1. Who's behind the mysterious butt graffiti all over St. Petersburg?

    Human Interest

    ST. PETERSBURG — The first butts, perhaps, appeared in April on some steps behind the Sundial shopping plaza.

    A photo of the butt graffiti that has been cropping up around St. Petersburg in the past several months. [CHRISTOPHER SPATA | STAFF]
  2. During the most expensive mayoral election ever, St. Petersburg City Council wants to limit PAC money

    Blogs

    ST. PETERSBURG — In front of a large group of red-shirted campaign finance reform supporters, the St. Petersburg City Council on Thursday started the ball rolling on an ordinance that would limit individual campaign contributions to $5,000 from political action committees.

    A large crowd gathered Thursday to support passage of a controversial measure to limit campaign spending in city elections
  3. Minority business accelerator launch by Tampa chamber to aid black, Hispanic businesses

    Business

    A "minority business accelerator" program was launched Thursday by the Greater Tampa Chamber of Commerce geared toward helping black and Hispanic business owners identify and overcome barriers to grow their companies. The accelerator, known as MBA, will provide participants with business tools to cultivate opportunities …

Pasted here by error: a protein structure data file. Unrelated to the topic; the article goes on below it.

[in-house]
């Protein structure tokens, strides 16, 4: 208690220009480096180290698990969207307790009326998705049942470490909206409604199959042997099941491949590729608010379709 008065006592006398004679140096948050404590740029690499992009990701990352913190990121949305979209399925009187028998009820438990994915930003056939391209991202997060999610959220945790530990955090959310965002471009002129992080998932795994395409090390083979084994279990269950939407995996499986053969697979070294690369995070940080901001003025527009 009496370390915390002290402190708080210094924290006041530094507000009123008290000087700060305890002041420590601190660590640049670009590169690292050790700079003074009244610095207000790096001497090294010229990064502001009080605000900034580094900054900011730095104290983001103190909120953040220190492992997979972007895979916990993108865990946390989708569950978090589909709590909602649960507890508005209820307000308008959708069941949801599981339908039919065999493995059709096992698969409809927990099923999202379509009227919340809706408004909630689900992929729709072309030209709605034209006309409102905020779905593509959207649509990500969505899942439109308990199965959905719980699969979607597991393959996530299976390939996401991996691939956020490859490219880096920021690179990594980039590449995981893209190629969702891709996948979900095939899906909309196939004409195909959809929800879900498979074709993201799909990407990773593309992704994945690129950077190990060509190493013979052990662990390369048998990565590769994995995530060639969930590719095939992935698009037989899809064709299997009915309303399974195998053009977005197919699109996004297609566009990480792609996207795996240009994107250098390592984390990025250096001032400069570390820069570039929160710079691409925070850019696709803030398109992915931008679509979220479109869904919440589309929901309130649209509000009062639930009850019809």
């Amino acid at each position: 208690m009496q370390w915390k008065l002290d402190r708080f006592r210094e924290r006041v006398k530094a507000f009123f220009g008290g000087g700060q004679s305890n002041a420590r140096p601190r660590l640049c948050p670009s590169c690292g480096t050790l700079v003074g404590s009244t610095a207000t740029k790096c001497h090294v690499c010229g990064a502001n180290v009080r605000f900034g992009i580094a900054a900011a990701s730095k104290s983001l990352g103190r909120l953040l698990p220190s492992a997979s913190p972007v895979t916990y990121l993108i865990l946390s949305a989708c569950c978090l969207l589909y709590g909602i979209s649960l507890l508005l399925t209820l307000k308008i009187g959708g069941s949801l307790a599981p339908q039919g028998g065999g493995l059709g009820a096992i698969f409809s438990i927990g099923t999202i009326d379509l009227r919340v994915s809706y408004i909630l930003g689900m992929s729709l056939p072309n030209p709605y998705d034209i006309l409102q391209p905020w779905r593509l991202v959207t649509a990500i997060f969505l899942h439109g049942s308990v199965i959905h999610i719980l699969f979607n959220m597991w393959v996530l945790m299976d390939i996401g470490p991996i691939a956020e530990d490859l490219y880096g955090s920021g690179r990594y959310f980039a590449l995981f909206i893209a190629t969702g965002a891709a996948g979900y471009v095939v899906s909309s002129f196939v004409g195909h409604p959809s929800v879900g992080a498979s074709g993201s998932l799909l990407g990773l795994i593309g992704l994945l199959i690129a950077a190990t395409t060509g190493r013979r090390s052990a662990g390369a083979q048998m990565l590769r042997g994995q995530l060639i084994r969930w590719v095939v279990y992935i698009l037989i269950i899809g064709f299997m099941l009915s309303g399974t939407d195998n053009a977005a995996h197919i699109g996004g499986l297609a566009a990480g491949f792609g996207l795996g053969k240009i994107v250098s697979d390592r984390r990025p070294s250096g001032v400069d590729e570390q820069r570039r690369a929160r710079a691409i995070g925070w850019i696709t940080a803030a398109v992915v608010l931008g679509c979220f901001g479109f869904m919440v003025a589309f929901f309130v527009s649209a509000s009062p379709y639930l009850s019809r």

Bemetra Simmons is a senior private banker at Wells Fargo, The Private Bank. She is also chair of the new minority business accelerator program for the Greater Tampa Chamber of Commerce. [Photo, LinkedIn]
  4. Peter Budaj loves 'vibe' with Lightning

    Blogs

    Two years ago, nobody was willing to give Peter Budaj a shot, the veteran goalie wondering if he'd ever play in the NHL again.

    Peter Budaj signed a two-year extension with the Lightning, worth $1.025 million per year.
  5. A test the Rays haven't passed

    The Heater

    ST. PETERSBURG — I have no idea what to think about the Rays. Not a clue.

    Tampa Bay Rays players celebrate their 8-3 win over the Cincinnati Reds Wednesday, June 21, 2017 in St. Petersburg.